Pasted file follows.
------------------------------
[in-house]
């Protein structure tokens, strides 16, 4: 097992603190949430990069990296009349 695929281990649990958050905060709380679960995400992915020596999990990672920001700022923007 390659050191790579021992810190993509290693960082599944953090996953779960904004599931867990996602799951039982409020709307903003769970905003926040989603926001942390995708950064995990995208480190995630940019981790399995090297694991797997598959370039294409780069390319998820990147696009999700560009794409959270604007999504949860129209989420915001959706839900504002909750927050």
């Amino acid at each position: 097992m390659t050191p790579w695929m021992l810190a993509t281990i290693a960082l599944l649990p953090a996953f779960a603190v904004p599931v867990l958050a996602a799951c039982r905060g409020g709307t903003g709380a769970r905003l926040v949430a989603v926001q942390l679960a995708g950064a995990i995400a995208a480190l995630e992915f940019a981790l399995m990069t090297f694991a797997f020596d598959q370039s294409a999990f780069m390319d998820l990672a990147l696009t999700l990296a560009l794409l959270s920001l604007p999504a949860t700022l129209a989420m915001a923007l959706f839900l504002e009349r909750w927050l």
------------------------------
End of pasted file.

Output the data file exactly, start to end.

[in-house]
């Protein structure tokens, strides 16, 4: 097992603190949430990069990296009349 695929281990649990958050905060709380679960995400992915020596999990990672920001700022923007 390659050191790579021992810190993509290693960082599944953090996953779960904004599931867990996602799951039982409020709307903003769970905003926040989603926001942390995708950064995990995208480190995630940019981790399995090297694991797997598959370039294409780069390319998820990147696009999700560009794409959270604007999504949860129209989420915001959706839900504002909750927050």
């Amino acid at each position: 097992m390659t050191p790579w695929m021992l810190a993509t281990i290693a960082l599944l649990p953090a996953f779960a603190v904004p599931v867990l958050a996602a799951c039982r905060g409020g709307t903003g709380a769970r905003l926040v949430a989603v926001q942390l679960a995708g950064a995990i995400a995208a480190l995630e992915f940019a981790l399995m990069t090297f694991a797997f020596d598959q370039s294409a999990f780069m390319d998820l990672a990147l696009t999700l990296a560009l794409l959270s920001l604007p999504a949860t700022l129209a989420m915001a923007l959706f839900l504002e009349r909750w927050l």